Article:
Gitlab CI to Droplet with Docker

The meta post

Gitlab recently went and did a nice thing for everyone. They now offer CI and docker registry at no cost. That means we can do big build jobs like compiling and testing code, attach that code to a docker registry, store the containers, and deploy for free. Better still they’ve provided a sane interface into the CI system via yaml files.

This site is built with Hakyll, which is static site generator written in Haskell in the tradition of Ruby’s Jekyll. The artifacts of the Hakyll build are served with Nginx, and deployed with Docker. So the goal is something like this:

Gitlab Digital Ocean
Our Project Droplet
Git Repo CI Runner Registry Docker
Push to master
->
Compile Hakyll
Generate static assets
Copy assets into Nginx image
Push container
->
Store container
SSH into Droplet
->->
Stop existing server container
Send container
->
Pull new copy
Start new container

Step 1, Build

Luckily the kind Mr. Done's fpco has a Docker image up on hub.docker.com called fpco/stack-build that has all the batteries included for compiling Haskell with Stack.

Gitlab's Docker integration is fantastic.

Lets take a look at .gitlab-ci.yml. When this file is present in a repo, Gitlab's CI will automatically detect it and start a build process called a "Pipeline".

image: fpco/stack-build

build:
  script:
    - stack setup
    - stack install
    - /root/.local/bin/blog build

Thats it!. When this file is committed to the Hakyll project, and pushed to the master branch. Gitlab CI will detect the file, ans start a pipeline.

The pipeline will:

  1. Pull the fpco/stack-build image from hub.docker.com
  2. Mount the project directory in the docker image
  3. Execute stack setup inside the image, which will download GHC and prepare the stack build tool
  4. Execute stack install inside the image, which will compile the Hakyll project. Producing a binary called blog
  5. Run blog build which will process all the present .md and related files, outputting the blog in a _site directory.

So far so good! We got a lot done in very few lines of yml.

Step 2, Dockerize

Nginx

Now I want to serve this site with nginx when all is done. So we are going to need a tiny nginx.conf file to serve our _site directory in an appropriate fashion.

error_log  /var/log/nginx/error.log warn;
pid        /var/run/nginx.pid;

events {
    worker_connections  1024;
}

http {
    include       /etc/nginx/mime.types;

    sendfile           on;
    keepalive_timeout  65;

    tcp_nopush on;
    tcp_nodelay off;
    client_header_timeout 10s;
    client_body_timeout 10s;
    client_max_body_size 128k;
    reset_timedout_connection on;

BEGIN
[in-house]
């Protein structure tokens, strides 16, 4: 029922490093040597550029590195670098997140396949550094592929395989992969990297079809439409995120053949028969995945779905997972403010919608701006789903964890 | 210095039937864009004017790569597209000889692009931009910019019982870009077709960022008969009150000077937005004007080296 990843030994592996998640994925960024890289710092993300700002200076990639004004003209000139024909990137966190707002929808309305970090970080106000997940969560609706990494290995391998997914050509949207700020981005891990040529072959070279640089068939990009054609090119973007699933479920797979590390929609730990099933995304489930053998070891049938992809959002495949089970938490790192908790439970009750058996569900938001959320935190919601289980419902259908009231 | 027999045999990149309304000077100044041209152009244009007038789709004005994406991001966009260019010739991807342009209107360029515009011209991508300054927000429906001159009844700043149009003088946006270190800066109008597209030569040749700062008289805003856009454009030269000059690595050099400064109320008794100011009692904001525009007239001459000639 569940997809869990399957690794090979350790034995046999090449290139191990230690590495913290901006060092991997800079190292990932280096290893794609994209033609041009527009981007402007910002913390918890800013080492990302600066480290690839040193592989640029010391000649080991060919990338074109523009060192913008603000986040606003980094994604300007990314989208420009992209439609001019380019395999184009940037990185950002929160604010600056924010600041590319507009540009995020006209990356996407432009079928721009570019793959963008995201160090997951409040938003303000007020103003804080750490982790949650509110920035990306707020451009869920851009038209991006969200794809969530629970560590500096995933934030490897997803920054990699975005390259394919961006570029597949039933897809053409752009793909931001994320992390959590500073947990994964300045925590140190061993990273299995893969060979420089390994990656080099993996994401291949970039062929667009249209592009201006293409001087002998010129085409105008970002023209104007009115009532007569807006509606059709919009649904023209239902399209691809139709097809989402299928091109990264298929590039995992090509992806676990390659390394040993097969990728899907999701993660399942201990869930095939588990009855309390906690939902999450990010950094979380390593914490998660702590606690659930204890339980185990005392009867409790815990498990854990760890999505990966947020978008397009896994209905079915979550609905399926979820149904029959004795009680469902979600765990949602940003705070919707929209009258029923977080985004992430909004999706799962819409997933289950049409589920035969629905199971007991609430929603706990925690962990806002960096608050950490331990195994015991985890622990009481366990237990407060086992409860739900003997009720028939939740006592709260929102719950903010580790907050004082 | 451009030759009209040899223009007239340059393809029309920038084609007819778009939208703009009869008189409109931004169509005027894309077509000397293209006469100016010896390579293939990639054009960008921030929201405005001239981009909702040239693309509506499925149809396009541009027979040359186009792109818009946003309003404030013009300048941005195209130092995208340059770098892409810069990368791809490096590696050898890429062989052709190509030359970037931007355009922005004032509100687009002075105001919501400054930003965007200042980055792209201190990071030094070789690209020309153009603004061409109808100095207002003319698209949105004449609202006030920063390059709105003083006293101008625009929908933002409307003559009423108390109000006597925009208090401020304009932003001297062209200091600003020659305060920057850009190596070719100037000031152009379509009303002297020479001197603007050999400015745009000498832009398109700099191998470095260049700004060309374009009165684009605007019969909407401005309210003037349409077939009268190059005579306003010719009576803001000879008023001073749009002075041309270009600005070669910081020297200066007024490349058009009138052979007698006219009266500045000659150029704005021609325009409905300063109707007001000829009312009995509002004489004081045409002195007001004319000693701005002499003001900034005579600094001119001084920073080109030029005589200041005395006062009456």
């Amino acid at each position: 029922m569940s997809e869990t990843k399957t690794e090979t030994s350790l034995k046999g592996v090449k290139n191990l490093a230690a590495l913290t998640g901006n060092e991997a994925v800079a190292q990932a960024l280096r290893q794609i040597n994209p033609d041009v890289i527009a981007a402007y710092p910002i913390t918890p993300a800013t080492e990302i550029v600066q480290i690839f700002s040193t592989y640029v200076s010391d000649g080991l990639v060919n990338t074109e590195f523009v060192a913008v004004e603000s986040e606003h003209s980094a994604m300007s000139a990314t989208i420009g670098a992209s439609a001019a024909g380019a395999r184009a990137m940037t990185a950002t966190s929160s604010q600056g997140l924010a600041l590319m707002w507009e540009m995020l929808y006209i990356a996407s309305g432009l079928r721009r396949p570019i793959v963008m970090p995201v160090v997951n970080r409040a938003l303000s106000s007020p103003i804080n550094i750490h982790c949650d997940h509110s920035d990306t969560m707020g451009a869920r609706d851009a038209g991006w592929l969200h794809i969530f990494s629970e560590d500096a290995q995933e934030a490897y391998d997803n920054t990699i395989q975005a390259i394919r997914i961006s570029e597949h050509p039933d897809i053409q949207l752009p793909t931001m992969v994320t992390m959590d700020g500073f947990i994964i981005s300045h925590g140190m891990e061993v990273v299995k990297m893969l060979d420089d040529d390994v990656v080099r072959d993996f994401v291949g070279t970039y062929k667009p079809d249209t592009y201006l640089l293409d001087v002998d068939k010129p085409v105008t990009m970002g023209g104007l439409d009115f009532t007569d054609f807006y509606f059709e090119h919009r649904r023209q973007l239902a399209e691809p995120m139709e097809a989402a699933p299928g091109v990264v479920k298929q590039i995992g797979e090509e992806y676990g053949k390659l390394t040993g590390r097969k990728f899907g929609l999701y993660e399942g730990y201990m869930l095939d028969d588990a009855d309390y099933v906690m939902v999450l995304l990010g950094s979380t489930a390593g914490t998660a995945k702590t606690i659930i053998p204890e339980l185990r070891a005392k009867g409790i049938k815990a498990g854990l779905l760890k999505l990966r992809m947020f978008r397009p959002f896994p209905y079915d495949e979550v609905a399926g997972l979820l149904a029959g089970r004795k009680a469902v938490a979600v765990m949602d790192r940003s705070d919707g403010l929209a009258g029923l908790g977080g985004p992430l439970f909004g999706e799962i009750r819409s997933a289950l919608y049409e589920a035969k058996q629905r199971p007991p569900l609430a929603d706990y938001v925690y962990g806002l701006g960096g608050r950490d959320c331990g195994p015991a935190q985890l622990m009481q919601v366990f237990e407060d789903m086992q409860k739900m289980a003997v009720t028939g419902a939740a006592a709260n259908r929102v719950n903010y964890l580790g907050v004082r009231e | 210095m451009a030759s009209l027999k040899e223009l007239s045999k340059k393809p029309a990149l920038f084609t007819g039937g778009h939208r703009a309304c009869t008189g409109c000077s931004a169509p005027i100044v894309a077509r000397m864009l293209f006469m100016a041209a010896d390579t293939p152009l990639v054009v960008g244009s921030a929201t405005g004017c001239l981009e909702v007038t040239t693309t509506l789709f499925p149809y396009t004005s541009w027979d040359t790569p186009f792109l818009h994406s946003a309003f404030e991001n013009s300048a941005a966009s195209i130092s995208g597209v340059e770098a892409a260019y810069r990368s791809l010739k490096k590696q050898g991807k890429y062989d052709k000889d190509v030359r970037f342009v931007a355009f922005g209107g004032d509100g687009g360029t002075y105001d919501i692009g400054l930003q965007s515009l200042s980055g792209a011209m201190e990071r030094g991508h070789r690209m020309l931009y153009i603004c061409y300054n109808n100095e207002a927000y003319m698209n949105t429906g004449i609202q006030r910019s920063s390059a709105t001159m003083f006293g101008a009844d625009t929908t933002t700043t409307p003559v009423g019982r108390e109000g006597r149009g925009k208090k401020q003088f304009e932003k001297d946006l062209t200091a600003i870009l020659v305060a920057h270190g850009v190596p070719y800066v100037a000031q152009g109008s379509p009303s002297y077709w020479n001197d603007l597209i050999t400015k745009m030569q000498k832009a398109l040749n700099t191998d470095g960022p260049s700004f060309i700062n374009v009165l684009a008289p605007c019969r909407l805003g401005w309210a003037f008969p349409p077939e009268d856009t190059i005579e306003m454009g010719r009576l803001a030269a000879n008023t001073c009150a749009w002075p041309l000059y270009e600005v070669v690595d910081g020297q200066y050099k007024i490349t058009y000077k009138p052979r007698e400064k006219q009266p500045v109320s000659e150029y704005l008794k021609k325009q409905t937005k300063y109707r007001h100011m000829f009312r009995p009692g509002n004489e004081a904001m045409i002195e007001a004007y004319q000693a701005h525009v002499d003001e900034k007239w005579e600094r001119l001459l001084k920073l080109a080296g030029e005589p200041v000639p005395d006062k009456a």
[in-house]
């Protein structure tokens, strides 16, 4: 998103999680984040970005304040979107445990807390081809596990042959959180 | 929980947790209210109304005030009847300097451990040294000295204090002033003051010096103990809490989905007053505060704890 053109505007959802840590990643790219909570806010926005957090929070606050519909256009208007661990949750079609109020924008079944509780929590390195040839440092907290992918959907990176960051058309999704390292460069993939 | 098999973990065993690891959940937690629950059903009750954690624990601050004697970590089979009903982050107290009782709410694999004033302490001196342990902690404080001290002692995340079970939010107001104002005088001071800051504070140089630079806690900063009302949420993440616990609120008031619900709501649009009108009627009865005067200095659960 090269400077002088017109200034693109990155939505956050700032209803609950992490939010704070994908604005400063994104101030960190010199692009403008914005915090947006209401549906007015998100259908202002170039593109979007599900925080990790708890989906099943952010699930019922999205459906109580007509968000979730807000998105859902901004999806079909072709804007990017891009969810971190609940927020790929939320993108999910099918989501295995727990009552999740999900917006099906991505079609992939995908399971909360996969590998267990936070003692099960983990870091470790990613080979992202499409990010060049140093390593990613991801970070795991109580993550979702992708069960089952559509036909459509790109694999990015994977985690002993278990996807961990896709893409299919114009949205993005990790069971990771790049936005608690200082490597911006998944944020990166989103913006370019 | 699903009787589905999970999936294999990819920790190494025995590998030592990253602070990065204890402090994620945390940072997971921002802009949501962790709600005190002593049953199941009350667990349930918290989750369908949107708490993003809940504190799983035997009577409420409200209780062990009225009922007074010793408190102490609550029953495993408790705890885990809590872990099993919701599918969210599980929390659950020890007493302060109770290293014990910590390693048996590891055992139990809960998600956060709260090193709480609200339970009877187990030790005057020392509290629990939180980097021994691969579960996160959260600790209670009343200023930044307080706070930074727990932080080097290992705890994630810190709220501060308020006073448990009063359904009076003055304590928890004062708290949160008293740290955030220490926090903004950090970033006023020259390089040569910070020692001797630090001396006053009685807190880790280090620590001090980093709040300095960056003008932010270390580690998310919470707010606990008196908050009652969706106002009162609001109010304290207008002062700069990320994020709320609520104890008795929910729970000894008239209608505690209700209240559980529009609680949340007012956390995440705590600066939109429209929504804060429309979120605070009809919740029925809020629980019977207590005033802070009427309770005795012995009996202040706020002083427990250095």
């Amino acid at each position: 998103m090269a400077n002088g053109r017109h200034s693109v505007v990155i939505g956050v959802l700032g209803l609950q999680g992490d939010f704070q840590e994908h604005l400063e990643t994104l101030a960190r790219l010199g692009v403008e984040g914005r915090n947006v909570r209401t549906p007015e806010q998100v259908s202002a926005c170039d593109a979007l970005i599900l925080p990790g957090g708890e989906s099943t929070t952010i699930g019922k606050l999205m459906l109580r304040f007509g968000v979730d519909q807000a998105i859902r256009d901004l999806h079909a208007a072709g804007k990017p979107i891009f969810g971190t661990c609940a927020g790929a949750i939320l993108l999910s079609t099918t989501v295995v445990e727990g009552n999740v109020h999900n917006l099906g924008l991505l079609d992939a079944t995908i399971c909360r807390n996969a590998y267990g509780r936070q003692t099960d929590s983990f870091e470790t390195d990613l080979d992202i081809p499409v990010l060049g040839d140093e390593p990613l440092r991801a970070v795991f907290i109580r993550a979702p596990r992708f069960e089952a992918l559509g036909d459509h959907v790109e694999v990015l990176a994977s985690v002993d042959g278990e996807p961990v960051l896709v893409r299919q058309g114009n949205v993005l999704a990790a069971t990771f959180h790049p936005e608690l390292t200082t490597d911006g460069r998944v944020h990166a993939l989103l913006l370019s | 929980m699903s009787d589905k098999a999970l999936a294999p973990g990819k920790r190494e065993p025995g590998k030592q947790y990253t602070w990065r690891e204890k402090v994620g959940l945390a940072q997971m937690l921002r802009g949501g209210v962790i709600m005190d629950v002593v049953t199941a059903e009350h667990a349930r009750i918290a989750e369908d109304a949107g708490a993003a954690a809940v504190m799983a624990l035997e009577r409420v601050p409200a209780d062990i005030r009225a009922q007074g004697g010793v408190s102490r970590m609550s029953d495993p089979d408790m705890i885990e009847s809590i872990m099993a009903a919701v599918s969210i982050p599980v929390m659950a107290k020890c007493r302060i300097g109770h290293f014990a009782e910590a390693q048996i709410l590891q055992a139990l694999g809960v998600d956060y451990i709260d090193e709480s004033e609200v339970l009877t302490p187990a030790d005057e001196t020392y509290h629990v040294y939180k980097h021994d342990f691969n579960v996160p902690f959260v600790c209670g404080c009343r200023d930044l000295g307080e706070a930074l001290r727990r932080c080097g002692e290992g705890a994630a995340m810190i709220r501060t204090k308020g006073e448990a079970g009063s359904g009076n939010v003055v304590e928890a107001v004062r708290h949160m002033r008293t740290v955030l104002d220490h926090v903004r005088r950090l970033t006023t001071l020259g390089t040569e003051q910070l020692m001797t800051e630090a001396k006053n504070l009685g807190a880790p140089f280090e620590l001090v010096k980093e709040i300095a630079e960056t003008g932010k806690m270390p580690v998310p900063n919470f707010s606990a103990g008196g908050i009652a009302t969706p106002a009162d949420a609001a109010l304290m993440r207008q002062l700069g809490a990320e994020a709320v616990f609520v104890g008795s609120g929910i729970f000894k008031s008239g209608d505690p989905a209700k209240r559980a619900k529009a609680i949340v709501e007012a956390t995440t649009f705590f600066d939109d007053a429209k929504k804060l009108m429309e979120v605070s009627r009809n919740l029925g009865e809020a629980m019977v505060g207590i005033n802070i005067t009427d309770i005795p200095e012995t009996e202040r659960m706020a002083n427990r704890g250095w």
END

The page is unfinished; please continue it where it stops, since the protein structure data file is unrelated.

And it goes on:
gzip on;
    gzip_types
        text/css
        text/plain
        application/javascript
        font/truetype
        font/opentype
        image/svg+xml;

    server {
        server_name  $hostname;
        listen       80;
        root /_site;
    }

}

Thats it! This will tell nginx that we are going to serve /_site, to handle MIME times for us by file name, and even do gziping for performance. Now its easy for us to produce a Docker container holding this blog, served with nginx, by basing it on the nginx official container.

Docker

FROM nginx:1.9
COPY nginx.conf /etc/nginx
COPY _site /_site

The Docker file simply copies in our nginx.conf and whatever is in _site. When we start the container, we should see the blog served at port 80.

Step 3, Register

Docker in Docker

Now that we've dockerized the blog with the production server, lets get it building with Gitlab CI. First we are going to need to switch images from fpco/stack-build to gitlab/dind (which stands for "Docker In Docker"). This will allow us to build our own docker images in Gitlab CI.

image: gitlab/dind

build:
  script:
    - docker run -v ${PWD}:/work fpco/stack-build bash -c 'cd /work && stack setup && stack install && /root/.local/bin/blog build'
    - docker build .

The above yml will get us pretty far, but not all the way. We still use fpco/stack-build but now we use it with the docker command, rather than implicitly in the image. Here's whats going on:

  1. Gitlab CI will pull the gitlab/dind image.
  2. CI will mount that image with the project directory.
  3. CI will execute docker run -v ${PWD}:/work fpco/stack-build ... inside the the gitlab/dind image, which will in tern pull the fpco/stack-build image and execute some bash inside it. The bash is just our earlier script of
    1. stack setup
    2. stack install
    3. blog build
  4. Last CI will actually build our Docker image, inside of gitlab/dind.

But we need to register the image with Gitlab's automatic Docker registry for this repo. Head over to the "Registry" tab of the project to see the location for the repo you are using. Each repo recieves a regestry endpoint, meaning we can only tag one container (of whatever version) for a given project.

In my case its registry.gitlab.com/<you>/<image name>.

Build Tokens

In order to build our image tagged to the registry, and push to the registry we need CI to login to Gitlab's registry. Luckily they've done a great job with that integration as-well.

image: gitlab/dind

build:
  script:
    - docker login -u gitlab-ci-token -p $CI_BUILD_TOKEN registry.gitlab.com